I think it’s sad that animals have to suffer because we are ill. I have a dog and I can tell that he has feelings just like humans. I’d hate to think of my dog being used in an experiment. How must those laboratory animals feel?
I am a nurse in a home for the elderly and come into contact with many Alzheimer’s patients. It is awful to see a mother unable to recognize her own children. A drug has now been found for Alzheimer’s disease that has a
positive effect on mice. Will this drug also work on humans?
I am member of a foundation that is against animal testing. Their quarterly journal often mentions the fact that more laboratory animals die than necessary. Further funding should be made available for developing
methods that do not require laboratory animals. If only we would want to, we could surely use fewer laboratory
INFO CARDSISSUE CARDS
Not far enough?
Has medical science not advanced far enough yet as a result of animal experiments carried out in the past? Do the advantages still outweigh the disadvantages?
There is a sudden global outbreak of flu that could possibly kill millions because there is no vaccine yet. Does this mean that more animal experiments may be carried out to enable the quick development of a vaccine?
Animal living conditions and factory farming
The living conditions of animals in factory farms are far less humane than the conditions of laboratory animals. Despite this, eating meat is permitted. Is eating meat more important than advances in medicine?
Are humans more important than animals?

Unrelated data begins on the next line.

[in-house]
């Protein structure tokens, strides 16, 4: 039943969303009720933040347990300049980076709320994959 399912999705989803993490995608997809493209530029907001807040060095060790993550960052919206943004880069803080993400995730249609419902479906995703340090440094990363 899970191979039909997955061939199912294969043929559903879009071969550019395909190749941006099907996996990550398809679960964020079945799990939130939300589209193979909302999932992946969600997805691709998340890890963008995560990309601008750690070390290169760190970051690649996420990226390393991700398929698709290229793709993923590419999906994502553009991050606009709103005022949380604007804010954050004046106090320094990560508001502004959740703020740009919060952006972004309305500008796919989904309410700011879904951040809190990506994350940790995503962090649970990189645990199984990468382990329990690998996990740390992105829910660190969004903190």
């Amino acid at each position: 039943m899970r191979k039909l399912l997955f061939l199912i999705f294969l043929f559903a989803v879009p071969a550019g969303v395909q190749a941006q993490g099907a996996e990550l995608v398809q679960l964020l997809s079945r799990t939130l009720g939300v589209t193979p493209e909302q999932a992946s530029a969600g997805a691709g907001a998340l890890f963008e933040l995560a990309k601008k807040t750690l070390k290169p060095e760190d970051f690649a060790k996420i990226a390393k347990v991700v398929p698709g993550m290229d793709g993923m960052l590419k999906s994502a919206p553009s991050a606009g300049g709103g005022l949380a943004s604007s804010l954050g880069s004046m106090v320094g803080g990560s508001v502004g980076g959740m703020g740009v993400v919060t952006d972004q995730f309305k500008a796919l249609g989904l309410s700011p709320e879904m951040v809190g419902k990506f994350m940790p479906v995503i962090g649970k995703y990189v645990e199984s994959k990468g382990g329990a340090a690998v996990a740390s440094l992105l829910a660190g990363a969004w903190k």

Is a human being more important than an animal? Does it matter what kind of animal?
Animal testing concerns everyone
If one really disapproves of animal testing should one also not accept drugs or other treatments that have been developed by means of animal testing?
Is an animal a good model?
An animal is not the same as a human. Can animal tests correctly predicate what is to be expected in humans?
Drugs for animals
Is it less bad if laboratory animals are used to develop drugs for animals?
A better life than pets?
Strict rules and good care ensure that laboratory animals are better off than some pets.
Mice or pigs?
Is it less bad to use mice rather than pigs?
Use of breeding animals in experiments
Should breeding animals that have raised litters still be used in experiments? Or have the mothers done enough?
Is everything allowed?
Should everything be permitted in curing the most serious human diseases such as cancer and AIDS?
Do humans have the right to use or kill animals, particularly if we ourselves have seen to the birth of that animal?
Awareness by politicians for animal testing
Politicians should pay more attention to animal testing and increase funding for research on alternatives.
Medical progress cannot be achieved without animal testing. Progress made in the past was only possible as a result of animal testing.
Too few alternatives
Alternatives are still insufficiently used.
Respect for nature
We should respect nature and not genetically modify laboratory animals.
If we don’t do it, someone else will
If we don’t do it they will most definitely do it somewhere else. Although we do our utmost to ensure animal welfare in this country, other countries may well think very differently about animal welfare. Besides, just the joys and not the burden?
Making drugs available
There are still so many drugs that are not available for everyone. We should do something about this before we develop new drugs using animals.
Do animals think about themselves?
If an animal looks strange but is accepted by the rest of its species, is it a case of animal suffering? Or is only we who see it as a problem and not the animal itself?
Do we have the right?
What gives human beings the right to use animals as pets, production animals or laboratory animals? For what purposes can or cannot we use them?